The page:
The trier cited the opinions of several doctors. Dr. Macinski opined that the claimant’s chest pain was due to either intercostal neuropathy or thoracic radiculopathy resulting from the June 1, 1985 electrical injury and an exacerbation of that condition on April 7, 1989. Dr. Stern could not determine any objective reason for the claimant’s pain after performing a CAT scan, and Dr. Arkins could not find a neurological reason for the chest pain either. Dr. Taub then received the claimant on referral, and diagnosed intercostal neuropathy. He indicated that there was no objective change in the claimant’s physical status after the April 1989 incident. Dr. Brown also opined that the claimant’s pain was related to his original injury.

Noting that the claimant had been able to work in a light duty capacity for almost two years after returning to work in 1987, the trier concluded that the April 7, 1989 incident caused the claimant’s subsequent total disability. He found that the claimant had reached maximum medical improvement in March 1989, and that the April incident was an aggravation of his pre-existing condition. The commissioner ordered Cigna to pay the claimant temporary total disability benefits from April 8, 1989 through July 2, 1990 subject to credit for any payments already made, along with certain other charges incurred by the claimant. Cigna has appealed that decision.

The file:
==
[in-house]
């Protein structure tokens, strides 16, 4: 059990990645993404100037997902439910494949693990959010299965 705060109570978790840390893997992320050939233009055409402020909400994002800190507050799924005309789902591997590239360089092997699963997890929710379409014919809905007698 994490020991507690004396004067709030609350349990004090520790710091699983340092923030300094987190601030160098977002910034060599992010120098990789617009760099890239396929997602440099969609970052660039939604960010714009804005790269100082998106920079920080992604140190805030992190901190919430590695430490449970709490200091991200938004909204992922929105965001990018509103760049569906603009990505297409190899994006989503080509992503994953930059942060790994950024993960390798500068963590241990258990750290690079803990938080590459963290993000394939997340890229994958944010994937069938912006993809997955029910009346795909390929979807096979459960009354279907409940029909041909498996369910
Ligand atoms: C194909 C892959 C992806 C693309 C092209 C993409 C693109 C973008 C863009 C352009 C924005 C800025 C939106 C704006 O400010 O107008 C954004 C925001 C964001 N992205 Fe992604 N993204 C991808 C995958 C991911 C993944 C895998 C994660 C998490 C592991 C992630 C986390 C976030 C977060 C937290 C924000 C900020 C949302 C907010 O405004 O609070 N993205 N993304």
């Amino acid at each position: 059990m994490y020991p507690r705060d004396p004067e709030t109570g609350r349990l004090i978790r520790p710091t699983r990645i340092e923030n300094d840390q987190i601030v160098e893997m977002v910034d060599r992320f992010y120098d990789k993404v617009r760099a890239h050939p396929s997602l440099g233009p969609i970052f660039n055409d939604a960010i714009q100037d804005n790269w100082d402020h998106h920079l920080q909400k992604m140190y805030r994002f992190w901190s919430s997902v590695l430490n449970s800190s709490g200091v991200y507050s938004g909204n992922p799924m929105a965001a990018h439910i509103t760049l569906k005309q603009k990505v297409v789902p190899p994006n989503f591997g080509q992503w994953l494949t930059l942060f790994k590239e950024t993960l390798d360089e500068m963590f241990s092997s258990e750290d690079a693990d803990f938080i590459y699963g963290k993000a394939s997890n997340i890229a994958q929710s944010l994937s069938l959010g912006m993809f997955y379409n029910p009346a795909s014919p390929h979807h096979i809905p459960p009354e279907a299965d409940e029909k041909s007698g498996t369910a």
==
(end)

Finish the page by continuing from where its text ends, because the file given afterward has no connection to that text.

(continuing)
The appellants do not contest the severity of the claimant’s condition, or the finding that he was temporarily totally disabled. However, Cigna argues that the legal requirements of an “injury” under the Workers’ Compensation Act have not been met in this case, as the trier did not find that an actual injury occurred in 1989, and the medical evidence would be insufficient to support such a finding. They contend that increased symptoms of pain are not the same as an injury. Further, Cigna argues that the “touching” incident itself did not arise out of the claimant’s employment, as it was an intentional act or assault.